The LA County Department of Arts and Culture is committed to systems-reform efforts that emphasize a coordinated approach for positive youth development. Our aim is to embed the arts within multiple systems of care to promote healing, personal growth and overall well-being among young people (and their families) involved in – or at risk of becoming involved in – LA County juvenile justice systems.
Facilitated by the Arts Ed Collective, over the past four years, LA County Department of Arts and Culture has collaborated with the County of Los Angeles Probation Department (Probation) and community based partners including the twelve member organizations of the Arts for Incarcerated Youth Network, Spirit Awakening Foundation and Drumming for your Life. This collaboration aims to field test models for embedding the arts in juvenile justice reform efforts by connecting in-school academic learning with out-of-school experiences that allow youth to gain insights and skills in the arts.
Building upon these successful collaborations, Arts and Culture, Probation and community based partners are currently expanding the numbers and types of arts instructional services to youth residing in juvenile detention centers and in supporting the LA Model at Campus Kilpatrick. Our work continues to focus on juvenile justice reform and alignment with the Los Angeles County Office of Education’s Road to Success Academy (RTSA) Project Based Learning curricula and thematic units.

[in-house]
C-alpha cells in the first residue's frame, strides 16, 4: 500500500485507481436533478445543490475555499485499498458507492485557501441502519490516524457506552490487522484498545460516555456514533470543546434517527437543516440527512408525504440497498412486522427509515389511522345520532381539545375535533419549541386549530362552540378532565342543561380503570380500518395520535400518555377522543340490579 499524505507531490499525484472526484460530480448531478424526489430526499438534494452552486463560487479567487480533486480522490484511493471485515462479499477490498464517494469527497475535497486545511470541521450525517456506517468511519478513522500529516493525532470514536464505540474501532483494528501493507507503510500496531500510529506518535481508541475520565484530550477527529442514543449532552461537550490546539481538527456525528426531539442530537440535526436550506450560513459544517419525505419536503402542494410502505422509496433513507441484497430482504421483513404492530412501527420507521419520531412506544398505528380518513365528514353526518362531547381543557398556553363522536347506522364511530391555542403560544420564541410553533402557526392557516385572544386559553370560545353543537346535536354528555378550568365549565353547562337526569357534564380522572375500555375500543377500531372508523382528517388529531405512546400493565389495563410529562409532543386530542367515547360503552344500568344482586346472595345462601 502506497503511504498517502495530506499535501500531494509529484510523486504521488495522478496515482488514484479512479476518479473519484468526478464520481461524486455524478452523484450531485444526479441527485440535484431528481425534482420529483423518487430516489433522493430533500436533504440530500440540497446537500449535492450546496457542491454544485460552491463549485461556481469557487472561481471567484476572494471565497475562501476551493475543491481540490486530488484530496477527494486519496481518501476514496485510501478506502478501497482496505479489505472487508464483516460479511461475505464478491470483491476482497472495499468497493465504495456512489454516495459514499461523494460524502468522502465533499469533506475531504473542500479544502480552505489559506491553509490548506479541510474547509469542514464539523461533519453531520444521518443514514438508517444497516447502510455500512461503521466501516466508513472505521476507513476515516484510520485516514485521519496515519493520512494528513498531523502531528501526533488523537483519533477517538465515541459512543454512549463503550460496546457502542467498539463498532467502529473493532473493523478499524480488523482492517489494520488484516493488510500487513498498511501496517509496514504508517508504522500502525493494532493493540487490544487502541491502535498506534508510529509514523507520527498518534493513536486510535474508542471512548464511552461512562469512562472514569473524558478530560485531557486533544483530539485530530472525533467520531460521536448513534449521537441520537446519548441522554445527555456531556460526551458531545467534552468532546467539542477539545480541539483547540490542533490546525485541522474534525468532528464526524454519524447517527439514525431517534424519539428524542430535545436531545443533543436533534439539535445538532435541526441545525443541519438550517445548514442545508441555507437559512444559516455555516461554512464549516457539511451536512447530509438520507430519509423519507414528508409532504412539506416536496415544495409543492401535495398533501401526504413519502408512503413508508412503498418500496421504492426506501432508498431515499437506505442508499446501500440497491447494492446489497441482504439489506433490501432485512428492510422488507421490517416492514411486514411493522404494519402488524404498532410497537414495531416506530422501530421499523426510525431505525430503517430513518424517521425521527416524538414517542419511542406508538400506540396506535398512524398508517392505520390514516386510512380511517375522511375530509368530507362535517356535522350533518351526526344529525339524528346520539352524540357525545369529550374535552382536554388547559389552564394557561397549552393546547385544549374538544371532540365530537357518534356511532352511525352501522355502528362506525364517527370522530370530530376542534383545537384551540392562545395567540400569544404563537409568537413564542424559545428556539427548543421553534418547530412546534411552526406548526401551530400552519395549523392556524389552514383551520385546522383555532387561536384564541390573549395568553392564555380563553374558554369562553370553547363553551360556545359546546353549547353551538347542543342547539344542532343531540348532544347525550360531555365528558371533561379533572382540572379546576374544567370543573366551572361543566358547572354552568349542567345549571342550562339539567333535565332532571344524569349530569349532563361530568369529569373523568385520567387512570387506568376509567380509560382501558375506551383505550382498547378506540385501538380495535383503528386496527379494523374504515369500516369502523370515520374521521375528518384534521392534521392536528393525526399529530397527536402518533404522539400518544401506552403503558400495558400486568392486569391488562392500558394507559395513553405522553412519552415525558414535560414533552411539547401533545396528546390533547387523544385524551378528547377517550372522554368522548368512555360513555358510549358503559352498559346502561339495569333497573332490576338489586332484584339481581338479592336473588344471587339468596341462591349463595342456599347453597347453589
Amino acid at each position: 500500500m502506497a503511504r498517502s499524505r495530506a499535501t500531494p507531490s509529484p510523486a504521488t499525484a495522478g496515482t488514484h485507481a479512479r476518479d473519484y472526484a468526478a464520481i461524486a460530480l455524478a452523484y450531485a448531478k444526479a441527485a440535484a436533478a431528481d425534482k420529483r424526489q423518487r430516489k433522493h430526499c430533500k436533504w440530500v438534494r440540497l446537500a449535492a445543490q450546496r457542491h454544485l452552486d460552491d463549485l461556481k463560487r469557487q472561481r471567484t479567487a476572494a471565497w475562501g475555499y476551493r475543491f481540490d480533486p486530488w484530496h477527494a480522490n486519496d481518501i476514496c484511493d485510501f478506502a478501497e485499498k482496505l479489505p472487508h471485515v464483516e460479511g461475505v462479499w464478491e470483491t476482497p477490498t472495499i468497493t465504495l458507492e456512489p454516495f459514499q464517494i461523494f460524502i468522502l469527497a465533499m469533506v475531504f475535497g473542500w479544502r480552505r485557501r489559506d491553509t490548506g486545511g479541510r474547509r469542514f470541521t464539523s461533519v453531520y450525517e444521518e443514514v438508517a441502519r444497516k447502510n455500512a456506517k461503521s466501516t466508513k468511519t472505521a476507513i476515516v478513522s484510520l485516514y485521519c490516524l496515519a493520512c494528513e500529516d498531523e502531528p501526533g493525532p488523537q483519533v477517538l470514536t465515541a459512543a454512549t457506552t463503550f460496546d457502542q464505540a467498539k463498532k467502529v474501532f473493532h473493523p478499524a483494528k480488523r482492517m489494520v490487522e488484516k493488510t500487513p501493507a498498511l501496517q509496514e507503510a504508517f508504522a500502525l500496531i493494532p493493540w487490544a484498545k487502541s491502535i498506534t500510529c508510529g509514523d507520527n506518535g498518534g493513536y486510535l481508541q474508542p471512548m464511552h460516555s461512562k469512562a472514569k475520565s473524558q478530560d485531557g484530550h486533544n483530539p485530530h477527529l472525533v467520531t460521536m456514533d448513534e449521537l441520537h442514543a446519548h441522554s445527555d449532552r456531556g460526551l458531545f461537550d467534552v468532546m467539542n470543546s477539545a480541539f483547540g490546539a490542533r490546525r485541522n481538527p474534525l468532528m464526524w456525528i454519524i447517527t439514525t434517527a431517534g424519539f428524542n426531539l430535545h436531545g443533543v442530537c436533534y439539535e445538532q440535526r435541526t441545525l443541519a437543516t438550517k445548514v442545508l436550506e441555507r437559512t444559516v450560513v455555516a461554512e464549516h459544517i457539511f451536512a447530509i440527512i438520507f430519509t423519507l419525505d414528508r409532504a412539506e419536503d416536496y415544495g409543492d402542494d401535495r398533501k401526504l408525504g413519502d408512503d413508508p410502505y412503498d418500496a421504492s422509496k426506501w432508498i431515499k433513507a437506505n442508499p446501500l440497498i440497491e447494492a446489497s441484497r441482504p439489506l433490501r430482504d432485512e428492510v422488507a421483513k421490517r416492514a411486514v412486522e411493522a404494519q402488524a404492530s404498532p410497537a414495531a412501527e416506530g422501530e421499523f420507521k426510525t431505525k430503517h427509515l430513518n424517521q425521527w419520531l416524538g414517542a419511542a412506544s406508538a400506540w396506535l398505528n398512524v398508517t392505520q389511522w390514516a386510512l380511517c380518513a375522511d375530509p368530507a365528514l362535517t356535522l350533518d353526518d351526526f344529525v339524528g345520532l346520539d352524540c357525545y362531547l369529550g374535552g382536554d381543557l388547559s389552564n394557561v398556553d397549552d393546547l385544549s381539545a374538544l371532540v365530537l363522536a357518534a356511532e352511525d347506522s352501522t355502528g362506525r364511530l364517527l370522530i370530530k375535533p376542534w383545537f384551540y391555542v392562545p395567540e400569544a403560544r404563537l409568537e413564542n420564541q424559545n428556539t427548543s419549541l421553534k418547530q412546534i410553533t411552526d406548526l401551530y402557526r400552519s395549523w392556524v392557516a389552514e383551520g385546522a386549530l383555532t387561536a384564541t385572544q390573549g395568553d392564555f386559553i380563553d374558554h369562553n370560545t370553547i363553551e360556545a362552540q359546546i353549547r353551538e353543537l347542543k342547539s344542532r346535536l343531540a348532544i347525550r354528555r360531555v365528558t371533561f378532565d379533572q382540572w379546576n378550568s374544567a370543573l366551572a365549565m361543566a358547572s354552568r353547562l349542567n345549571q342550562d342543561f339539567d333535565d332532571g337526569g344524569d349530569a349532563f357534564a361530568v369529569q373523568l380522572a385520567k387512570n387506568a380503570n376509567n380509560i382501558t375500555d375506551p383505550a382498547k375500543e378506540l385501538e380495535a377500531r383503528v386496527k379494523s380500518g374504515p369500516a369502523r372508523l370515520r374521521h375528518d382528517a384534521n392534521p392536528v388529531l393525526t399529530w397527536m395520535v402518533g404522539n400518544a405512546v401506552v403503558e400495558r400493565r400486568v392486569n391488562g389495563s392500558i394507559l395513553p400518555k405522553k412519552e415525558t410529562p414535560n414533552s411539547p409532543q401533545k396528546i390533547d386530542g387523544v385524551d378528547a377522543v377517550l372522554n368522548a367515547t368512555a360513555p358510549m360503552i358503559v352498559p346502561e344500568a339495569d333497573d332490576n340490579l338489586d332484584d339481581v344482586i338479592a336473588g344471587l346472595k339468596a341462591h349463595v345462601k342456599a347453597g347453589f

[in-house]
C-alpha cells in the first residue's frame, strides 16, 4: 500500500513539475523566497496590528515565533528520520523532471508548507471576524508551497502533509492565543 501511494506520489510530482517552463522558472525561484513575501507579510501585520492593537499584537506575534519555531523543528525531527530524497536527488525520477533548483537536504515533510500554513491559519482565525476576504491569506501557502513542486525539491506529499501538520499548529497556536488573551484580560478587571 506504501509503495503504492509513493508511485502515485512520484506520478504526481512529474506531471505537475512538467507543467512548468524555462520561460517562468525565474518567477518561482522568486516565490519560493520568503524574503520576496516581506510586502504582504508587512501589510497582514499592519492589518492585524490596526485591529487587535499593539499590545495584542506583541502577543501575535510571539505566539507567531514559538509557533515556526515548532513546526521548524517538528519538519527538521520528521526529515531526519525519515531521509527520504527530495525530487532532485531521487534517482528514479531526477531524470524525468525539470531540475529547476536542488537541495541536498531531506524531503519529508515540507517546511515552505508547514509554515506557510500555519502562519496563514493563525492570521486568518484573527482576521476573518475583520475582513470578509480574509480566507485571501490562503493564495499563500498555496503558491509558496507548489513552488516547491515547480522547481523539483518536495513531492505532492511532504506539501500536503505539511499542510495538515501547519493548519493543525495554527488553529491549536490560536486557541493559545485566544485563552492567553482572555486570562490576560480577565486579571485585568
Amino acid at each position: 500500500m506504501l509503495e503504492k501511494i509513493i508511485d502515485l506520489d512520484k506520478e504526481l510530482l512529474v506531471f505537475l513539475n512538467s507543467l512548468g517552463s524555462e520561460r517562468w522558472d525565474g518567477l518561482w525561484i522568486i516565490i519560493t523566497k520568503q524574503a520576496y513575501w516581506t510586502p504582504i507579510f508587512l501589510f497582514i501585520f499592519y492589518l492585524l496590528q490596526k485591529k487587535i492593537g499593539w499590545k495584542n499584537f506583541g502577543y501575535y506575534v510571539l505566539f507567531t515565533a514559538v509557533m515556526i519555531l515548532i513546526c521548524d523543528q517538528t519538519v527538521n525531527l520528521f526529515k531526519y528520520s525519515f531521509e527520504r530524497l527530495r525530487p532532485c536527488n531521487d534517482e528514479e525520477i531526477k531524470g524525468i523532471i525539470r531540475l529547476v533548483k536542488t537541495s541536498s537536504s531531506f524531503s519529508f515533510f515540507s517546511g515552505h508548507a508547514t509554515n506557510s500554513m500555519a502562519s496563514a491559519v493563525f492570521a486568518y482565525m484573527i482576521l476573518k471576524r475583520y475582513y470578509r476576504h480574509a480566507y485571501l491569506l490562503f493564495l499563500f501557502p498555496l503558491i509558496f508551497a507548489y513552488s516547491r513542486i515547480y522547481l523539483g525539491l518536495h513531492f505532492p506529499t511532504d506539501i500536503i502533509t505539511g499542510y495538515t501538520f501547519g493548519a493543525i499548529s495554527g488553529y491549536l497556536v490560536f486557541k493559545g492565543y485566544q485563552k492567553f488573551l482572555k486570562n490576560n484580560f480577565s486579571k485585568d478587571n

The number of community partners will expand in 2020 Arts and Culture as we broaden scope for how we evaluate and refine the field testing of trauma-informed arts instruction in locations across LA County. In partnership with the Probation Department, the Arts Commission contracts will establish year-round trauma-informed arts instruction for youth in all 8 juvenile detention facilities, all 5 juvenile day reporting centers, 3 public housing sites, 2 community parks, and 3 continuation high schools located across the County. Arts and Culture is well-positioned to lead systems-change work, grounded in arts practices, with County colleagues in the Department of Mental Health, Department of Public Health and the Office of Youth Development and Diversion.
Something about Freedom Schools - just mentioned in background.
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